Adolescent Development Judicial Training Videos 2018
Principles of Adolescent Development: What Juvenile Court Judges Need to Know
The National Council of Juvenile and Family Court Judges (NCJFCJ) & the National Juvenile Defender Center (NJDC) collaborated in 2017 to release a tool for judges entitled Applying Principles of Adolescent Development in Delinquency Proceedings. In 2018, NJDC and several of the judges involved in the drafting of this resource developed a video training to accompany that tool. What follows are seven videos on principles juvenile court judges can consider in the cases before them.
The presenters in the following videos are:
- Judge Karen Ashby, Colorado Court of Appeals
- Judge Ernestine S. Gray, Orleans Parish Juvenile Court
- Dr. Antoinette Kavanaugh, Board Certified Forensic Psychologist
- Mary Ann Scali, National Juvenile Defender Center
Click on any of the links below to watch these training videos:
Judge Karen Ashby discusses the U.S. Supreme Court jurisprudence relevant to adolescent development.
Judge Ernestine S. Gray discusses how developmental concepts argue against harsher treatment of young people.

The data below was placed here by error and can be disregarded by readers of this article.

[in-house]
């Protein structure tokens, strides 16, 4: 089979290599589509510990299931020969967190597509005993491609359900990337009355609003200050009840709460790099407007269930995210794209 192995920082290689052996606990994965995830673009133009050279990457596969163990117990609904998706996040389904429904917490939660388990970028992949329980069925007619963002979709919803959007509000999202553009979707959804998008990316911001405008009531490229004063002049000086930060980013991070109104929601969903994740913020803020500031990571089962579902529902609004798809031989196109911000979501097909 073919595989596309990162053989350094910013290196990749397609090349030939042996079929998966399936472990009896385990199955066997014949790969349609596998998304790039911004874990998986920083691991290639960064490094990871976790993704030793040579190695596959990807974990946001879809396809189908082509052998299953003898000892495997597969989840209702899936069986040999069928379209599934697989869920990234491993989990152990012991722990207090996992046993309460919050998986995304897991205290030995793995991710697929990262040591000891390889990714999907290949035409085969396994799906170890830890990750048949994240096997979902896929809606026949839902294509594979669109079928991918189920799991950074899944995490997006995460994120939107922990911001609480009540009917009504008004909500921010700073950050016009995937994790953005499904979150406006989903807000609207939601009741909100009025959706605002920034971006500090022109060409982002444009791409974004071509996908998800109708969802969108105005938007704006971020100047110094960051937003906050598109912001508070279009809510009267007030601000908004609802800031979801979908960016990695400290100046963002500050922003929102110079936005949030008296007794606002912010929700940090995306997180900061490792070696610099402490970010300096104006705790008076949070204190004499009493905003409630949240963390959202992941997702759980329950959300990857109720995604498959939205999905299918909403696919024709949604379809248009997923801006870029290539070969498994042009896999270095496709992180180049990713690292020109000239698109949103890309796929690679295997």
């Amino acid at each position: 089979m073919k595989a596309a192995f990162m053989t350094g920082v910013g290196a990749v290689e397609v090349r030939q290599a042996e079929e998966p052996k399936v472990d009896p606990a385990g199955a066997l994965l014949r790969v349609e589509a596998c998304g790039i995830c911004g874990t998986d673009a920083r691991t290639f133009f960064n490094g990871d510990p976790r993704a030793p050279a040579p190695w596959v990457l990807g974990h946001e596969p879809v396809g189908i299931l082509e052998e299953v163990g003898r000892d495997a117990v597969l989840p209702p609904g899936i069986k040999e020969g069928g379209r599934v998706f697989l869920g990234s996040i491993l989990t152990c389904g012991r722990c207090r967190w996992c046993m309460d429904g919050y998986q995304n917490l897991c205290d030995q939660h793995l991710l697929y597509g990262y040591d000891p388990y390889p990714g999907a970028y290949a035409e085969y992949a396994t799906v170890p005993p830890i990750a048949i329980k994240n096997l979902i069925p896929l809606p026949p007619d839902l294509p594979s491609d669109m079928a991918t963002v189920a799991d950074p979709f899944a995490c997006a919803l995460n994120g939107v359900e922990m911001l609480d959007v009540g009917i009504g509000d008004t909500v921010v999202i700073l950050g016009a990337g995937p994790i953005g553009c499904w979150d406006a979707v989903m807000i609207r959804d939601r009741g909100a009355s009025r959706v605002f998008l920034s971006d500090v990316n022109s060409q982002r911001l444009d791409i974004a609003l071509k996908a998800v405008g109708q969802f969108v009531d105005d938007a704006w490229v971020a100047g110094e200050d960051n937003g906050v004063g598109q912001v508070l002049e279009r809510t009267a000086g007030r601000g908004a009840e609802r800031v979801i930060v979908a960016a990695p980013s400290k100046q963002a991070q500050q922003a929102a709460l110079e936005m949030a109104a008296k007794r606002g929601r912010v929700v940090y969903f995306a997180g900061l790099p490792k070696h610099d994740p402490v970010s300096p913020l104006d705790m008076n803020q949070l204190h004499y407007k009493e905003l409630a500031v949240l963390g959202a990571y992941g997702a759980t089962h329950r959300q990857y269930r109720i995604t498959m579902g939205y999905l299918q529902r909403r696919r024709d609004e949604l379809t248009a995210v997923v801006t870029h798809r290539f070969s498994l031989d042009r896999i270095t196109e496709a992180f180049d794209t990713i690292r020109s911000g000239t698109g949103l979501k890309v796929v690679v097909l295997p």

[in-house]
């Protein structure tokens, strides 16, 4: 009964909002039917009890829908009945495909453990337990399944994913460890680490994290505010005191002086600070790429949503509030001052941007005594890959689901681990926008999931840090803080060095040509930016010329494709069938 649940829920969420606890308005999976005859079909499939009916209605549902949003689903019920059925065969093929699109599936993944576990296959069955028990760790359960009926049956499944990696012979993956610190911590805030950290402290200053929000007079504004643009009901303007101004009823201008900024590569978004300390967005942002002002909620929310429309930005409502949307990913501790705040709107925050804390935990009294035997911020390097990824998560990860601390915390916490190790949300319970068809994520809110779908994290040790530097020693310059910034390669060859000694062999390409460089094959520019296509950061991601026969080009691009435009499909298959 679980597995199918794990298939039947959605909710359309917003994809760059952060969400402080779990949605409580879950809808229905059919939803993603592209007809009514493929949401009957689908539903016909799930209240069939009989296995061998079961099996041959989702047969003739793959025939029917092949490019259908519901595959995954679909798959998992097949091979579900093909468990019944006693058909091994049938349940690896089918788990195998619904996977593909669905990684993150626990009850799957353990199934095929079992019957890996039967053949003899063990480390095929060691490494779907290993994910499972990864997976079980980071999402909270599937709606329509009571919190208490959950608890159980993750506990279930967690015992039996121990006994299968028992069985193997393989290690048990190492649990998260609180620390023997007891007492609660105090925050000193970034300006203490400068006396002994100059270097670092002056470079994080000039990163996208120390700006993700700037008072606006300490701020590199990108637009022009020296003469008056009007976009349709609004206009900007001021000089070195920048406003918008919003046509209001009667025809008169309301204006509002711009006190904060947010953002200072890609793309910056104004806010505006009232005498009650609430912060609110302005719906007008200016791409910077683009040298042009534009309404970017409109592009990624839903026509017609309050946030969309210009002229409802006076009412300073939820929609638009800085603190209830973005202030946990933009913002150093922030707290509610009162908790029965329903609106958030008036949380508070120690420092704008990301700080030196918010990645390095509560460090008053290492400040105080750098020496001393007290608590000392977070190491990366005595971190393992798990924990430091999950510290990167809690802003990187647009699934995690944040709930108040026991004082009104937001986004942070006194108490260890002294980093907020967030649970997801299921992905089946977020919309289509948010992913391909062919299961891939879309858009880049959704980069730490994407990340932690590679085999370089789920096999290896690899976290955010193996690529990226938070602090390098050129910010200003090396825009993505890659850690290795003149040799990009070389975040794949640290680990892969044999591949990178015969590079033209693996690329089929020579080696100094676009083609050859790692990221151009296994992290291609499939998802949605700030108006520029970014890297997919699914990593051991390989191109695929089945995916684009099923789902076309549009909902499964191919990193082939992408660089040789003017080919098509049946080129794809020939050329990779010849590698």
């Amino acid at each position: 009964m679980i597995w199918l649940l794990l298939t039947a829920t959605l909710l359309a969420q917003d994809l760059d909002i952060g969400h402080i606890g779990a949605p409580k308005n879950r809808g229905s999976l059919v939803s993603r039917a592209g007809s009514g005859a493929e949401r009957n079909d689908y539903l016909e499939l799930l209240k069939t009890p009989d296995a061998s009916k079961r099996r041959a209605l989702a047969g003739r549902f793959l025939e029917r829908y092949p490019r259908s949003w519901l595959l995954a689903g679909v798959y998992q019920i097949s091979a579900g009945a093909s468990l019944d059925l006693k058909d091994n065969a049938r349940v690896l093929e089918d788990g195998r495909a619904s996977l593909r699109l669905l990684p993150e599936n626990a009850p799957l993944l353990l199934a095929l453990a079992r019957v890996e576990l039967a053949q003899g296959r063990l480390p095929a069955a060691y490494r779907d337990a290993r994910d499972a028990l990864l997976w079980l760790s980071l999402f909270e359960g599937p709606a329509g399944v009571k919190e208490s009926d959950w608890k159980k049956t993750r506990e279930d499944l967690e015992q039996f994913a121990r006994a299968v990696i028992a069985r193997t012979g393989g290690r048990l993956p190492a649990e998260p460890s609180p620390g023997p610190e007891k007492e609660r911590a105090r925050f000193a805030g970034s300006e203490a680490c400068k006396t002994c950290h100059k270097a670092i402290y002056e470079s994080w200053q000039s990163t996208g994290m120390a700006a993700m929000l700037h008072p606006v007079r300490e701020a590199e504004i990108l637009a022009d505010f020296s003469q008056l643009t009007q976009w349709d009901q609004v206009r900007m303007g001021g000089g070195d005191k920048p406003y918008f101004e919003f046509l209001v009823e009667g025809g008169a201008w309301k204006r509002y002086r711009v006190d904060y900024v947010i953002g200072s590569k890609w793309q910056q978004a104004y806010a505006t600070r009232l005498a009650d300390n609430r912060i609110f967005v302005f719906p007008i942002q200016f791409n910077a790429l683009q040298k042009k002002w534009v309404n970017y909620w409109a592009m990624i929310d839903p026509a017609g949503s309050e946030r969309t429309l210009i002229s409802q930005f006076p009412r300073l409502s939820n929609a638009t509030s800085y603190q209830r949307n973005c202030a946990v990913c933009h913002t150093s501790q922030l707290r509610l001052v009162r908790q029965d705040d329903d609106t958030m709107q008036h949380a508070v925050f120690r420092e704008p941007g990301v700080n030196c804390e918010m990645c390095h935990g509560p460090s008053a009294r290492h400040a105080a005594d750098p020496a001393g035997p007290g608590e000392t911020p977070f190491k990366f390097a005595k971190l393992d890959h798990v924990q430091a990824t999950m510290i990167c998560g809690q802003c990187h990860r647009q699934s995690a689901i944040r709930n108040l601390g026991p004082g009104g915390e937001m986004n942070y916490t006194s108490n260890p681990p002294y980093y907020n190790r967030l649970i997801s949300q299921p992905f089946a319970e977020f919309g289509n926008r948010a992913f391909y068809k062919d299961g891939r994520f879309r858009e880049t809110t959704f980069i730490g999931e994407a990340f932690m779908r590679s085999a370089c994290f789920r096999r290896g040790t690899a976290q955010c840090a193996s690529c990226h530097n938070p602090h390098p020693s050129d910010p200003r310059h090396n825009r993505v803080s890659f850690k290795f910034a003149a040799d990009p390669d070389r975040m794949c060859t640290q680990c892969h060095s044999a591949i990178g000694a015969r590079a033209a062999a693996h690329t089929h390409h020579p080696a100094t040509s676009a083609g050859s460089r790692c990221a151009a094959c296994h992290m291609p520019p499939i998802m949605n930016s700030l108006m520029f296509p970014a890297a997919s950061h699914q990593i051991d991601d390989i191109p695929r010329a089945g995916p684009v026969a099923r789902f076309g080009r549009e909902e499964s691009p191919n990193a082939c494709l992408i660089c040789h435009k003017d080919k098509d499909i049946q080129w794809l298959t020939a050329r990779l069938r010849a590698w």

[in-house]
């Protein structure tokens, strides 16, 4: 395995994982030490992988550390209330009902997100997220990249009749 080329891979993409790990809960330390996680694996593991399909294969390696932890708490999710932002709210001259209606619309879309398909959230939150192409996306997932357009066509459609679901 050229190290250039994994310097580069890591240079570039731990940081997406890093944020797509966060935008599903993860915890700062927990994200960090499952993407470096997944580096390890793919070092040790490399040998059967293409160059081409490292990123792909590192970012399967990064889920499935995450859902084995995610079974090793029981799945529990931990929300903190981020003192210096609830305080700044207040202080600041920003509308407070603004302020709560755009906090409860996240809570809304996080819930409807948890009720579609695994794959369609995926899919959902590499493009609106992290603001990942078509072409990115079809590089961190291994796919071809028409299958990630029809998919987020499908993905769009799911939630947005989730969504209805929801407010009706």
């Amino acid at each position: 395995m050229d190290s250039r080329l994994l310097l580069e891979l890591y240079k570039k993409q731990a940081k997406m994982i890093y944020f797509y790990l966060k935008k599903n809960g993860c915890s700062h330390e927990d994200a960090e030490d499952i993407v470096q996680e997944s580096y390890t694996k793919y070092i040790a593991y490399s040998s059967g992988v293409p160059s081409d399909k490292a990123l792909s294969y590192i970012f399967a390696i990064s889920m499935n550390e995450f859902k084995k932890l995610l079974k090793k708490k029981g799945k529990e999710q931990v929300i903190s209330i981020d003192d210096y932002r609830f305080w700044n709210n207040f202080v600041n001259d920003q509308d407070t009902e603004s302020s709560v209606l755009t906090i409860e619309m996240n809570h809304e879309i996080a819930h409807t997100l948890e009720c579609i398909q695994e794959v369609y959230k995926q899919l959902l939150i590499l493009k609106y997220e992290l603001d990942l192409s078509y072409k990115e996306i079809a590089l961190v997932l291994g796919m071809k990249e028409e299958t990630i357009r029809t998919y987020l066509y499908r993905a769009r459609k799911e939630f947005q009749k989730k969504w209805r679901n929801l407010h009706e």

- Principle 3: Adolescents develop at different rates in social, emotional, physical, and cognitive domains.
Dr. Antoinette Kavanaugh explains the science behind adolescent development and how it impacts youth decision-making.
- Principle 4: Adolescents development and learning are profoundly affected by early childhood experiences.
Dr. Antoinette Kavanaugh discusses how prior traumatic experiences may influence how young people interact with others and their environment.
Dr. Antoinette Kavanaugh talks about the things we can do to help young people develop in positive ways.
Judges Karen Ashby and Ernestine Gray review how adolescent development plays into considerations of positive youth development, racial justice, and procedural justice in juvenile courts.
Judge Ernestine S. Gray discusses how understanding of the developmental capacities of young people can impact judicial decision-making at every stage of a juvenile case.